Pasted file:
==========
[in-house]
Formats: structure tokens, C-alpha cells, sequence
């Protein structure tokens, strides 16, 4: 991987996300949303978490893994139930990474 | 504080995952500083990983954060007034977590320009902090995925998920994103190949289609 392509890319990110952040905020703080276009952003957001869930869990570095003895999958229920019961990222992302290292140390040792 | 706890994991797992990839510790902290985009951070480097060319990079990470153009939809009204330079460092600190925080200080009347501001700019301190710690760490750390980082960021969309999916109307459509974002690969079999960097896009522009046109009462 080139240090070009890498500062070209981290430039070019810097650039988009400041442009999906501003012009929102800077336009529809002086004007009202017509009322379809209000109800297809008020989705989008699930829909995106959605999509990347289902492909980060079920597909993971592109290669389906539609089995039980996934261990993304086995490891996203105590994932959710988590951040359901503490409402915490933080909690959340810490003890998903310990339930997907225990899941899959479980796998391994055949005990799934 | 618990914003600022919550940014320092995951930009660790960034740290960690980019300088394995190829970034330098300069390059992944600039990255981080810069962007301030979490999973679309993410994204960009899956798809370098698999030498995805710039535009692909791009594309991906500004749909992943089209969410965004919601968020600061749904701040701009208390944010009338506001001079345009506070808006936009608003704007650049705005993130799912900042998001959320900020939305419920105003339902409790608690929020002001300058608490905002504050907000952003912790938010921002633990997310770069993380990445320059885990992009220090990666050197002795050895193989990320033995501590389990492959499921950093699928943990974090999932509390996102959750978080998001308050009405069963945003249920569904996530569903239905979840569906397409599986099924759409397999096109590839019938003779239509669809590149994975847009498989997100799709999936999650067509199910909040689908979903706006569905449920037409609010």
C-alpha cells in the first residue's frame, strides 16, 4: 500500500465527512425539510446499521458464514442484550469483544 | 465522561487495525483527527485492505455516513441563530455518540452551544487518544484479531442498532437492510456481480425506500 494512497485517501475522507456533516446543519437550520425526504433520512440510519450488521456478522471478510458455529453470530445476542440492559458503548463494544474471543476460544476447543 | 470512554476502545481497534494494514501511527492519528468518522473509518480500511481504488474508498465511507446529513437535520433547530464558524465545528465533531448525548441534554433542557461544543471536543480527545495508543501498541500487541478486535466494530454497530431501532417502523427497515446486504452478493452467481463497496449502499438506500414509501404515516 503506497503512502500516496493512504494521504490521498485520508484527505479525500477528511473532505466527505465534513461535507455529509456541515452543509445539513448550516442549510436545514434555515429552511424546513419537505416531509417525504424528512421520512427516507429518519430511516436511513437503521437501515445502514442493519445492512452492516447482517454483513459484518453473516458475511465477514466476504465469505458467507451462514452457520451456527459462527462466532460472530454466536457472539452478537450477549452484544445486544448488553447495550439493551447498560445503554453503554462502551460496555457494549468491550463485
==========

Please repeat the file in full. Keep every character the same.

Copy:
[in-house]
Formats: structure tokens, C-alpha cells, sequence
């Protein structure tokens, strides 16, 4: 991987996300949303978490893994139930990474 | 504080995952500083990983954060007034977590320009902090995925998920994103190949289609 392509890319990110952040905020703080276009952003957001869930869990570095003895999958229920019961990222992302290292140390040792 | 706890994991797992990839510790902290985009951070480097060319990079990470153009939809009204330079460092600190925080200080009347501001700019301190710690760490750390980082960021969309999916109307459509974002690969079999960097896009522009046109009462 080139240090070009890498500062070209981290430039070019810097650039988009400041442009999906501003012009929102800077336009529809002086004007009202017509009322379809209000109800297809008020989705989008699930829909995106959605999509990347289902492909980060079920597909993971592109290669389906539609089995039980996934261990993304086995490891996203105590994932959710988590951040359901503490409402915490933080909690959340810490003890998903310990339930997907225990899941899959479980796998391994055949005990799934 | 618990914003600022919550940014320092995951930009660790960034740290960690980019300088394995190829970034330098300069390059992944600039990255981080810069962007301030979490999973679309993410994204960009899956798809370098698999030498995805710039535009692909791009594309991906500004749909992943089209969410965004919601968020600061749904701040701009208390944010009338506001001079345009506070808006936009608003704007650049705005993130799912900042998001959320900020939305419920105003339902409790608690929020002001300058608490905002504050907000952003912790938010921002633990997310770069993380990445320059885990992009220090990666050197002795050895193989990320033995501590389990492959499921950093699928943990974090999932509390996102959750978080998001308050009405069963945003249920569904996530569903239905979840569906397409599986099924759409397999096109590839019938003779239509669809590149994975847009498989997100799709999936999650067509199910909040689908979903706006569905449920037409609010």
C-alpha cells in the first residue's frame, strides 16, 4: 500500500465527512425539510446499521458464514442484550469483544 | 465522561487495525483527527485492505455516513441563530455518540452551544487518544484479531442498532437492510456481480425506500 494512497485517501475522507456533516446543519437550520425526504433520512440510519450488521456478522471478510458455529453470530445476542440492559458503548463494544474471543476460544476447543 | 470512554476502545481497534494494514501511527492519528468518522473509518480500511481504488474508498465511507446529513437535520433547530464558524465545528465533531448525548441534554433542557461544543471536543480527545495508543501498541500487541478486535466494530454497530431501532417502523427497515446486504452478493452467481463497496449502499438506500414509501404515516 503506497503512502500516496493512504494521504490521498485520508484527505479525500477528511473532505466527505465534513461535507455529509456541515452543509445539513448550516442549510436545514434555515429552511424546513419537505416531509417525504424528512421520512427516507429518519430511516436511513437503521437501515445502514442493519445492512452492516447482517454483513459484518453473516458475511465477514466476504465469505458467507451462514452457520451456527459462527462466532460472530454466536457472539452478537450477549452484544445486544448488553447495550439493551447498560445503554453503554462502551460496555457494549468491550463485